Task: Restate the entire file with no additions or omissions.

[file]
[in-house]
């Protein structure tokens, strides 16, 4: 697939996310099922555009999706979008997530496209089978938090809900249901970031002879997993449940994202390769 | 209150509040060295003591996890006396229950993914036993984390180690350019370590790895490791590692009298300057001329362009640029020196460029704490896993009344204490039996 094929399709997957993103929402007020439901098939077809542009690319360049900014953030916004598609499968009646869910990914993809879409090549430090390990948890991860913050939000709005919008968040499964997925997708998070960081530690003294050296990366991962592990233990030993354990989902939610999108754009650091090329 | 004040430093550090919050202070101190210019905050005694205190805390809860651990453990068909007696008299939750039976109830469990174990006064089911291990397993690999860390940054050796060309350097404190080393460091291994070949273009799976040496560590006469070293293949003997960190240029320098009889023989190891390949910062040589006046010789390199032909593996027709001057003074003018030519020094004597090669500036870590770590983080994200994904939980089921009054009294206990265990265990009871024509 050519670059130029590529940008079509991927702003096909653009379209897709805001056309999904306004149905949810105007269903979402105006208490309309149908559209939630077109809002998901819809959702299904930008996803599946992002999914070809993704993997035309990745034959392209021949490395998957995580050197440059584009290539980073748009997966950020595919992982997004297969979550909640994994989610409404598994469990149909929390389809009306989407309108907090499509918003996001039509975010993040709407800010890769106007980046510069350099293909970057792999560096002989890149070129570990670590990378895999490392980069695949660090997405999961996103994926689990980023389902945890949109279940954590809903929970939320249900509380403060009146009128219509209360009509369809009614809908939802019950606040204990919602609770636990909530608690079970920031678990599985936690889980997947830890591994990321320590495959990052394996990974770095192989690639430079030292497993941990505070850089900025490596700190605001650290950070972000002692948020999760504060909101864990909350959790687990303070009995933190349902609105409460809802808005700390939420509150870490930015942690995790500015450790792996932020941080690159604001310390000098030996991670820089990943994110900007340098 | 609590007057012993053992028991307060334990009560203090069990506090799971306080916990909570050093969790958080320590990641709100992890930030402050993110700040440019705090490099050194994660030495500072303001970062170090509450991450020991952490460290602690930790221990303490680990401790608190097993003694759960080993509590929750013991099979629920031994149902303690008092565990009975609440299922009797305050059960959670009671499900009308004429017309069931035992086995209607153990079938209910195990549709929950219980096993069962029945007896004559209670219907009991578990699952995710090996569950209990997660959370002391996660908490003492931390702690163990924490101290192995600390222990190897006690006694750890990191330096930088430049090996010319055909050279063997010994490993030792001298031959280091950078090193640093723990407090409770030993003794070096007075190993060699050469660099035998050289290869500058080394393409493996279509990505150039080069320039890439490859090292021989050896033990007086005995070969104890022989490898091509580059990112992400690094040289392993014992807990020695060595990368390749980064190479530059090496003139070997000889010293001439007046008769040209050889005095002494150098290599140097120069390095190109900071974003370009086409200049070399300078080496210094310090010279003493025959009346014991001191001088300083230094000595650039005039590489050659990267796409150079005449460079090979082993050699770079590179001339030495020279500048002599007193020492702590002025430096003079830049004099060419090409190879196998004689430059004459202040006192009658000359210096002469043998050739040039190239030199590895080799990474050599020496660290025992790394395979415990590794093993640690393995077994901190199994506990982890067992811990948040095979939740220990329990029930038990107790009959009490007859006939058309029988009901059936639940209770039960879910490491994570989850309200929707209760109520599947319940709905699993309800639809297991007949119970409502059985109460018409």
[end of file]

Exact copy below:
[in-house]
């Protein structure tokens, strides 16, 4: 697939996310099922555009999706979008997530496209089978938090809900249901970031002879997993449940994202390769 | 209150509040060295003591996890006396229950993914036993984390180690350019370590790895490791590692009298300057001329362009640029020196460029704490896993009344204490039996 094929399709997957993103929402007020439901098939077809542009690319360049900014953030916004598609499968009646869910990914993809879409090549430090390990948890991860913050939000709005919008968040499964997925997708998070960081530690003294050296990366991962592990233990030993354990989902939610999108754009650091090329 | 004040430093550090919050202070101190210019905050005694205190805390809860651990453990068909007696008299939750039976109830469990174990006064089911291990397993690999860390940054050796060309350097404190080393460091291994070949273009799976040496560590006469070293293949003997960190240029320098009889023989190891390949910062040589006046010789390199032909593996027709001057003074003018030519020094004597090669500036870590770590983080994200994904939980089921009054009294206990265990265990009871024509 050519670059130029590529940008079509991927702003096909653009379209897709805001056309999904306004149905949810105007269903979402105006208490309309149908559209939630077109809002998901819809959702299904930008996803599946992002999914070809993704993997035309990745034959392209021949490395998957995580050197440059584009290539980073748009997966950020595919992982997004297969979550909640994994989610409404598994469990149909929390389809009306989407309108907090499509918003996001039509975010993040709407800010890769106007980046510069350099293909970057792999560096002989890149070129570990670590990378895999490392980069695949660090997405999961996103994926689990980023389902945890949109279940954590809903929970939320249900509380403060009146009128219509209360009509369809009614809908939802019950606040204990919602609770636990909530608690079970920031678990599985936690889980997947830890591994990321320590495959990052394996990974770095192989690639430079030292497993941990505070850089900025490596700190605001650290950070972000002692948020999760504060909101864990909350959790687990303070009995933190349902609105409460809802808005700390939420509150870490930015942690995790500015450790792996932020941080690159604001310390000098030996991670820089990943994110900007340098 | 609590007057012993053992028991307060334990009560203090069990506090799971306080916990909570050093969790958080320590990641709100992890930030402050993110700040440019705090490099050194994660030495500072303001970062170090509450991450020991952490460290602690930790221990303490680990401790608190097993003694759960080993509590929750013991099979629920031994149902303690008092565990009975609440299922009797305050059960959670009671499900009308004429017309069931035992086995209607153990079938209910195990549709929950219980096993069962029945007896004559209670219907009991578990699952995710090996569950209990997660959370002391996660908490003492931390702690163990924490101290192995600390222990190897006690006694750890990191330096930088430049090996010319055909050279063997010994490993030792001298031959280091950078090193640093723990407090409770030993003794070096007075190993060699050469660099035998050289290869500058080394393409493996279509990505150039080069320039890439490859090292021989050896033990007086005995070969104890022989490898091509580059990112992400690094040289392993014992807990020695060595990368390749980064190479530059090496003139070997000889010293001439007046008769040209050889005095002494150098290599140097120069390095190109900071974003370009086409200049070399300078080496210094310090010279003493025959009346014991001191001088300083230094000595650039005039590489050659990267796409150079005449460079090979082993050699770079590179001339030495020279500048002599007193020492702590002025430096003079830049004099060419090409190879196998004689430059004459202040006192009658000359210096002469043998050739040039190239030199590895080799990474050599020496660290025992790394395979415990590794093993640690393995077994901190199994506990982890067992811990948040095979939740220990329990029930038990107790009959009490007859006939058309029988009901059936639940209770039960879910490491994570989850309200929707209760109520599947319940709905699993309800639809297991007949119970409502059985109460018409």